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In Niger 24 migrants rescued, dozens more feared dead

Twenty-four West African migrants were rescued and dozens more feared dead after traffickers deserted them in Niger's northern desert without food or water, a senior local official said.

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Many migrants from sub-Saharan Africa are driven through southern Libya in trucks to the northern coast where they later attempt the perilous Mediterranean crossing to Italy play

Many migrants from sub-Saharan Africa are driven through southern Libya in trucks to the northern coast where they later attempt the perilous Mediterranean crossing to Italy

(AFP/File)

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Twenty-four West African migrants were rescued and dozens more feared dead after traffickers deserted them in Niger's northern desert without food or water, a senior local official said.

The migrants rescued on Sunday were part of a group of "70 people who had left in three vehicles from Agadez for Libya," Fatoumi Boudou, the prefect of the northern region of Bilma.

Agadez is a remote town in Niger on the edge of the Sahara that has become the smuggling capital of Africa.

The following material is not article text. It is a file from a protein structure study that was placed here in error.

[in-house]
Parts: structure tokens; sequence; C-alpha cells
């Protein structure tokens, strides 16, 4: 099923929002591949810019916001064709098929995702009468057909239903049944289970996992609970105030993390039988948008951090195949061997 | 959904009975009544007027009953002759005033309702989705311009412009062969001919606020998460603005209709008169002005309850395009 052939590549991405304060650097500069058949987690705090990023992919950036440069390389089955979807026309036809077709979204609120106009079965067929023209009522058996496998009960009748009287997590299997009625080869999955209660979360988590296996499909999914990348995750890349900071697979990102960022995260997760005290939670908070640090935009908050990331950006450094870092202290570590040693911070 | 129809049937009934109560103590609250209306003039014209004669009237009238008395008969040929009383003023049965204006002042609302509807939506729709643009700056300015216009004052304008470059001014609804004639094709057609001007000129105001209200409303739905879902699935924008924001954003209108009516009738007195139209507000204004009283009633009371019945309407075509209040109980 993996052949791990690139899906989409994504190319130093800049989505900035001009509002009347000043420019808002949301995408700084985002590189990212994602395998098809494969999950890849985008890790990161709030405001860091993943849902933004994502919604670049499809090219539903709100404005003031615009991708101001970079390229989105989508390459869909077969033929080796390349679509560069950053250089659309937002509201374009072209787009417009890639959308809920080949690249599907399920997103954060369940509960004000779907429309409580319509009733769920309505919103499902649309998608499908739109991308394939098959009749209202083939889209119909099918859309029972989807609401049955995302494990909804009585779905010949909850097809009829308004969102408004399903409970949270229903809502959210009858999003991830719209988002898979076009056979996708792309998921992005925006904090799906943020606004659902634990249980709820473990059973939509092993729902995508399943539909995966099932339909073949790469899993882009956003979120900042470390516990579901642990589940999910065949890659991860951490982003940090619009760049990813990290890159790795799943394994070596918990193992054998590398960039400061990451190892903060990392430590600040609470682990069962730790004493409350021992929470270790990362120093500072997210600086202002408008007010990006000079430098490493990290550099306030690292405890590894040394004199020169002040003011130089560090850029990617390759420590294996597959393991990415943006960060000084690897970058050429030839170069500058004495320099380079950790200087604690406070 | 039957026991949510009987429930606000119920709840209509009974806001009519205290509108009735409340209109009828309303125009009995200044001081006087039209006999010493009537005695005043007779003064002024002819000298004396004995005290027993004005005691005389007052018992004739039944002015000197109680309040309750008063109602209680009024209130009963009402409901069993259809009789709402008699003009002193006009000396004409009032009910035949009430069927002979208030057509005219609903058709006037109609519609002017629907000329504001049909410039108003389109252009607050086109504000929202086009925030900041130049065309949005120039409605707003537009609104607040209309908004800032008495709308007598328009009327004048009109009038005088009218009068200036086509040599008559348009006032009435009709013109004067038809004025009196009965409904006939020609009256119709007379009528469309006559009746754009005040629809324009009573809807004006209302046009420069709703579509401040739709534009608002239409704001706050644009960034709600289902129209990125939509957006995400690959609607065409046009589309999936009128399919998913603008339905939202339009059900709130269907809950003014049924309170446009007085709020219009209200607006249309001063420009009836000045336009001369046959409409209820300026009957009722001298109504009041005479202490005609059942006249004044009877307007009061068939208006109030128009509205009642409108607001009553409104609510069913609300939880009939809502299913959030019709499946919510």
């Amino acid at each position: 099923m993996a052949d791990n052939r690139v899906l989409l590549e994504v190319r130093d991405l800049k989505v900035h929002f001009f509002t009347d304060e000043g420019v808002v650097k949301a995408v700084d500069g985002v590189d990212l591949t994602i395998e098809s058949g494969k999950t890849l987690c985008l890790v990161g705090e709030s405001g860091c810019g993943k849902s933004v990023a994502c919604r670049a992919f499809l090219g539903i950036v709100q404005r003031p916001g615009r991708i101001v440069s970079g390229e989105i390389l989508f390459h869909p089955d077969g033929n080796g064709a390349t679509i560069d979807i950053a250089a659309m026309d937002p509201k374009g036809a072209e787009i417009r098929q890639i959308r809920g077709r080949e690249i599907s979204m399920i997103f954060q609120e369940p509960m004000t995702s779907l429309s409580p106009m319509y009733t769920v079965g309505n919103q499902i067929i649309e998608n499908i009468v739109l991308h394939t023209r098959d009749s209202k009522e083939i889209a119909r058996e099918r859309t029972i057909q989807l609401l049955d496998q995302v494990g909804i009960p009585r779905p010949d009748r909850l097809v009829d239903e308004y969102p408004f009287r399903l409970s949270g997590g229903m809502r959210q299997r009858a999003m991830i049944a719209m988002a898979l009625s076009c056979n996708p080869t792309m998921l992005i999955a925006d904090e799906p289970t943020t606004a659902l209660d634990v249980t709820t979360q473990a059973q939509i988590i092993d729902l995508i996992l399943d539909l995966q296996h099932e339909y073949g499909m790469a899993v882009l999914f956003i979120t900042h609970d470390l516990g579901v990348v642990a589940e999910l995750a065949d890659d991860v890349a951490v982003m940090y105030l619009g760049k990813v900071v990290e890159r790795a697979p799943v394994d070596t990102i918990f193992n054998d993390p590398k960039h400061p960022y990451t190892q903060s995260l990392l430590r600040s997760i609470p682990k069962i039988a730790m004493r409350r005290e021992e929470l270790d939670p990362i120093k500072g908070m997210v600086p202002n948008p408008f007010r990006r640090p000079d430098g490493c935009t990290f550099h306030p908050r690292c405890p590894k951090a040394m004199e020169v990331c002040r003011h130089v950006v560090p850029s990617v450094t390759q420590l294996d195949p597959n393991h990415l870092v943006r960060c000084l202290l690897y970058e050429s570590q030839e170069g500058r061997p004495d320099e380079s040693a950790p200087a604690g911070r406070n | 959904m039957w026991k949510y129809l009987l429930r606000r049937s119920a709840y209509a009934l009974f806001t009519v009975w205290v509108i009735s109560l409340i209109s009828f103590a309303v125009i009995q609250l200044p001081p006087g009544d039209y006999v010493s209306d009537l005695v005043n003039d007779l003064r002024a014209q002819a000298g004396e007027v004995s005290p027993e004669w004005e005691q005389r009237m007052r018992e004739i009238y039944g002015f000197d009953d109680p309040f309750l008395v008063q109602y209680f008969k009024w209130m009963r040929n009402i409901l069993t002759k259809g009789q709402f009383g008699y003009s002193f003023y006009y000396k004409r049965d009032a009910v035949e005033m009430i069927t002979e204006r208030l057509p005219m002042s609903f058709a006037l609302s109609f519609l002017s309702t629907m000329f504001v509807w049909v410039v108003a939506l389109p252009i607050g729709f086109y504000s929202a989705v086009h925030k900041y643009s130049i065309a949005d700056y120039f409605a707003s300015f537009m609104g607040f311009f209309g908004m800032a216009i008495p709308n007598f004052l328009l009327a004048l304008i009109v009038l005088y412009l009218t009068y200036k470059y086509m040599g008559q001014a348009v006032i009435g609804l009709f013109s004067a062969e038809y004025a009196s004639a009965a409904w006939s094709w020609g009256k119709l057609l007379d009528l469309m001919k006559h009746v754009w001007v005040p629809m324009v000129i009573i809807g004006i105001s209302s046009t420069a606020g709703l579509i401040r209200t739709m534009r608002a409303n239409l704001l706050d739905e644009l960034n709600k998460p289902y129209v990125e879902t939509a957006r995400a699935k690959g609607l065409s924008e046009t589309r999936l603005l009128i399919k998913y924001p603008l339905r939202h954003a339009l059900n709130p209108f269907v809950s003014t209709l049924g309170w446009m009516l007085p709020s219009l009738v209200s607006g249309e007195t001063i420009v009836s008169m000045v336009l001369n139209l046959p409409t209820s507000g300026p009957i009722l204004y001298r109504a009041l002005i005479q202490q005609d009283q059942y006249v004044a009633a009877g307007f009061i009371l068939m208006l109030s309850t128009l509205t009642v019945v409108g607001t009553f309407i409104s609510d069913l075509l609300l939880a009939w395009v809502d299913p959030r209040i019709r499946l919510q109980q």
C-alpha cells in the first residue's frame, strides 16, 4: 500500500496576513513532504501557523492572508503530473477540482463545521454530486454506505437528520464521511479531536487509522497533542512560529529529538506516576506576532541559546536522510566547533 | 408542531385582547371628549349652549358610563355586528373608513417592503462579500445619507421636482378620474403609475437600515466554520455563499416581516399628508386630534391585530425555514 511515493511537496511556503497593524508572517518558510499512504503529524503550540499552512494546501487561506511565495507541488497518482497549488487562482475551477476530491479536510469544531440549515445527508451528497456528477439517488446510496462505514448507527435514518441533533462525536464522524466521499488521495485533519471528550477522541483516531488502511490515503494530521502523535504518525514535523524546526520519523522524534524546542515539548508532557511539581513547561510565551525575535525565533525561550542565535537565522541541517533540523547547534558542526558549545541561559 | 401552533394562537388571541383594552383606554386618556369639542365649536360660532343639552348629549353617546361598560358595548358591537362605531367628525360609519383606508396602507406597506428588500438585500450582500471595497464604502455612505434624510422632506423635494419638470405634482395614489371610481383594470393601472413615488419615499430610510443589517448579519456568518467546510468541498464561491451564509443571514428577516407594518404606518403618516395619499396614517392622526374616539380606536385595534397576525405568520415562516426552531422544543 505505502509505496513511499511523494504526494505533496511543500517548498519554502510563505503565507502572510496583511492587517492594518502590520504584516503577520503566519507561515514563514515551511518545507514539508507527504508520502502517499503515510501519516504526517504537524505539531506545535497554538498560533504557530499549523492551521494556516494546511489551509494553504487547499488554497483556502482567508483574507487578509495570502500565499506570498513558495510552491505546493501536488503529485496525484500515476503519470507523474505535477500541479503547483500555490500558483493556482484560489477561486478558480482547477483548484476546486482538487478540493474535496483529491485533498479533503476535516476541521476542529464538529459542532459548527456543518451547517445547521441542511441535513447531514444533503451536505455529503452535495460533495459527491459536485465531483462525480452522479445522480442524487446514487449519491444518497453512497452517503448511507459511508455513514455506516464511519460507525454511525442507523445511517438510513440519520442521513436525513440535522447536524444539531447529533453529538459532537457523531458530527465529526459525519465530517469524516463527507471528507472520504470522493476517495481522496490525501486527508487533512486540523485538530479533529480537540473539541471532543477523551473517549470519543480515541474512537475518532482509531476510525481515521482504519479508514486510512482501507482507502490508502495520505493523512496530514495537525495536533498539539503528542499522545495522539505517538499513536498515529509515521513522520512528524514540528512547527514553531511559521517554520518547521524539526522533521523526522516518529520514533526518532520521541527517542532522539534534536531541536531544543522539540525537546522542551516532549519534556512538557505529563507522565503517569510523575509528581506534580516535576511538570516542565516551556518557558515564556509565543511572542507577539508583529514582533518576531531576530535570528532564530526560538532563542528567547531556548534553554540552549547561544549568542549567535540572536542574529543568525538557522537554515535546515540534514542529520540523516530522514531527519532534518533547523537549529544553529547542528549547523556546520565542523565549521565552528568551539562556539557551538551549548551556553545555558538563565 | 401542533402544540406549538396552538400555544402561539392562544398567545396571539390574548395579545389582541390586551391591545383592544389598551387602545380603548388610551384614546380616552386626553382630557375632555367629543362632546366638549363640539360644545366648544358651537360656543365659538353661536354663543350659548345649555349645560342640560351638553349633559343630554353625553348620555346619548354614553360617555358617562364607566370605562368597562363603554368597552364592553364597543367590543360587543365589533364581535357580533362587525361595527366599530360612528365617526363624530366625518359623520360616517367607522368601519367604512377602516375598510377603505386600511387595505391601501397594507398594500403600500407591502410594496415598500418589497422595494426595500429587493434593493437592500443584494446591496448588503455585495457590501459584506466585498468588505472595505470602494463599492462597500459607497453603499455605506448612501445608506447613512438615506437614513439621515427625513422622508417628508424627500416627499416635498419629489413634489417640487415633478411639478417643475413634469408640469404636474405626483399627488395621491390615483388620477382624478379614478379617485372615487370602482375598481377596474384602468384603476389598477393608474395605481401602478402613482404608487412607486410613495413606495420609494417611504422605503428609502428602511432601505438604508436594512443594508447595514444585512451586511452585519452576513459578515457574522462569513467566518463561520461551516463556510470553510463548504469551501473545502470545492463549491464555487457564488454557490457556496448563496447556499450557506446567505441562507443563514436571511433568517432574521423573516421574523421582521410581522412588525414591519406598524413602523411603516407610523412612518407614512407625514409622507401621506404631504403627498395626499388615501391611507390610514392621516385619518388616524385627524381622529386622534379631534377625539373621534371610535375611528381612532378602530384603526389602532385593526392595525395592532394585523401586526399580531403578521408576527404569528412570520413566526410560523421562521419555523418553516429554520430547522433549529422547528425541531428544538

The traffickers "abandoned them in the middle of the desert without food or water," he said, adding that those rescued had spoken of several dead bodies without specifying a number.

But the Agadez-based Air Info website, citing a security source, said scores of bodies had been buried on Sunday by troops and locals.

A local radio station had said 52 dead bodies had been discovered by authorities on Sunday.

The 750-kilometre (465-mile) trip from Agadez to the Libyan border takes between two and three days with only very short petrol and toilet stops on the way.

Boudou said searches across a 65-kilometre radius had yielded one dead body "with the identity card of a Nigerian student."

In early June, at least 44 Libya-bound migrants, including women and babies, died of thirst in the Sahara desert after their vehicle broke down in scorching conditions.

In May 2015, the government in Niamey adopted a law banning the illegal trafficking of migrants with those found guilty facing a prison sentence of between one and 30 years, and fines of up to 30 million CFA francs (45,000 euros/$51,000).

Libya has long struggled to control its southern borders with Sudan, Chad and Niger, even before the 2011 uprising that toppled dictator Moamer Kadhafi.

In the chaos that followed, traffickers stepped up their business, with tens of thousands of people each year making the perilous crossing to Italy just some 300 kilometres away.

Germany and Italy last month called for an EU mission to be installed on the border between Libya and Niger to reduce the migrant flow.

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